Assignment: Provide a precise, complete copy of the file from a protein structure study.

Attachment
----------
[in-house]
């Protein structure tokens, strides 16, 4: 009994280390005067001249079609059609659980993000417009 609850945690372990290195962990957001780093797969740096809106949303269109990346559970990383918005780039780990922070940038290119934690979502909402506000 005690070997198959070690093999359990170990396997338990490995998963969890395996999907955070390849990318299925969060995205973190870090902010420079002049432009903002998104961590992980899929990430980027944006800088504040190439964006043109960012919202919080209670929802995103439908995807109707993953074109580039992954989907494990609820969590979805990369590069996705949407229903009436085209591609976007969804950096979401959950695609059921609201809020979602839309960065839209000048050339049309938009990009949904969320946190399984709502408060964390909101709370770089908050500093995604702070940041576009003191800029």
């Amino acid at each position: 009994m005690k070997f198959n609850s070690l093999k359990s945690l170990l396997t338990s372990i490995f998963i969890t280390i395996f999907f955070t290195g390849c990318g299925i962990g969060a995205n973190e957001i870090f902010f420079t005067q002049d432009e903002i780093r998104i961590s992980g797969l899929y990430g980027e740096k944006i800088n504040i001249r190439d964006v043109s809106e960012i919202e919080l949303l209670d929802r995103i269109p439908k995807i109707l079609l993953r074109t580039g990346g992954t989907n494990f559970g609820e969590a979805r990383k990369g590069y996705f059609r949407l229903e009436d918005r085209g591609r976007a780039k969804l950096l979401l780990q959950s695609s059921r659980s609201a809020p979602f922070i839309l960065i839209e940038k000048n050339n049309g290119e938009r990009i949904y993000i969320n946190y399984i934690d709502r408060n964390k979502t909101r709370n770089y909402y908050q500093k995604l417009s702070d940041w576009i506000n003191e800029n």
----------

[in-house]
């Protein structure tokens, strides 16, 4: 009994280390005067001249079609059609659980993000417009 609850945690372990290195962990957001780093797969740096809106949303269109990346559970990383918005780039780990922070940038290119934690979502909402506000 005690070997198959070690093999359990170990396997338990490995998963969890395996999907955070390849990318299925969060995205973190870090902010420079002049432009903002998104961590992980899929990430980027944006800088504040190439964006043109960012919202919080209670929802995103439908995807109707993953074109580039992954989907494990609820969590979805990369590069996705949407229903009436085209591609976007969804950096979401959950695609059921609201809020979602839309960065839209000048050339049309938009990009949904969320946190399984709502408060964390909101709370770089908050500093995604702070940041576009003191800029």
């Amino acid at each position: 009994m005690k070997f198959n609850s070690l093999k359990s945690l170990l396997t338990s372990i490995f998963i969890t280390i395996f999907f955070t290195g390849c990318g299925i962990g969060a995205n973190e957001i870090f902010f420079t005067q002049d432009e903002i780093r998104i961590s992980g797969l899929y990430g980027e740096k944006i800088n504040i001249r190439d964006v043109s809106e960012i919202e919080l949303l209670d929802r995103i269109p439908k995807i109707l079609l993953r074109t580039g990346g992954t989907n494990f559970g609820e969590a979805r990383k990369g590069y996705f059609r949407l229903e009436d918005r085209g591609r976007a780039k969804l950096l979401l780990q959950s695609s059921r659980s609201a809020p979602f922070i839309l960065i839209e940038k000048n050339n049309g290119e938009r990009i949904y993000i969320n946190y399984i934690d709502r408060n964390k979502t909101r709370n770089y909402y908050q500093k995604l417009s702070d940041w576009i506000n003191e800029n």